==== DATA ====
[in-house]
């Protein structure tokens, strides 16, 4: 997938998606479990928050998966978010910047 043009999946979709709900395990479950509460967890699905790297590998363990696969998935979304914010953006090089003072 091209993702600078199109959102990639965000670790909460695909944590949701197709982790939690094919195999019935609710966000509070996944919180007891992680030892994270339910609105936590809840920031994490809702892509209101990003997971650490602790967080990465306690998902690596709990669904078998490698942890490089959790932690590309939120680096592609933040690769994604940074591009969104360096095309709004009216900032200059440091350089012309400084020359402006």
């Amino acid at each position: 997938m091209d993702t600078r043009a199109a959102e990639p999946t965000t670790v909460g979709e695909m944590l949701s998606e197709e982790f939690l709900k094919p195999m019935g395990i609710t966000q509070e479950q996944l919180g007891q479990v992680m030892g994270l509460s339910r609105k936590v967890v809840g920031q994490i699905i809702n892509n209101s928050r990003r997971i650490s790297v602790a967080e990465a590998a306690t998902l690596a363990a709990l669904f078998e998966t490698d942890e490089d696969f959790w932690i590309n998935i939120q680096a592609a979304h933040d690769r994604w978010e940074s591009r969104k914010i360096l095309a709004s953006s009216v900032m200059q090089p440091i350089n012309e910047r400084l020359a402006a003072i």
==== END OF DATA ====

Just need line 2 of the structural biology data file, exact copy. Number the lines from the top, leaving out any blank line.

């Protein structure tokens, strides 16, 4: 997938998606479990928050998966978010910047 043009999946979709709900395990479950509460967890699905790297590998363990696969998935979304914010953006090089003072 091209993702600078199109959102990639965000670790909460695909944590949701197709982790939690094919195999019935609710966000509070996944919180007891992680030892994270339910609105936590809840920031994490809702892509209101990003997971650490602790967080990465306690998902690596709990669904078998490698942890490089959790932690590309939120680096592609933040690769994604940074591009969104360096095309709004009216900032200059440091350089012309400084020359402006």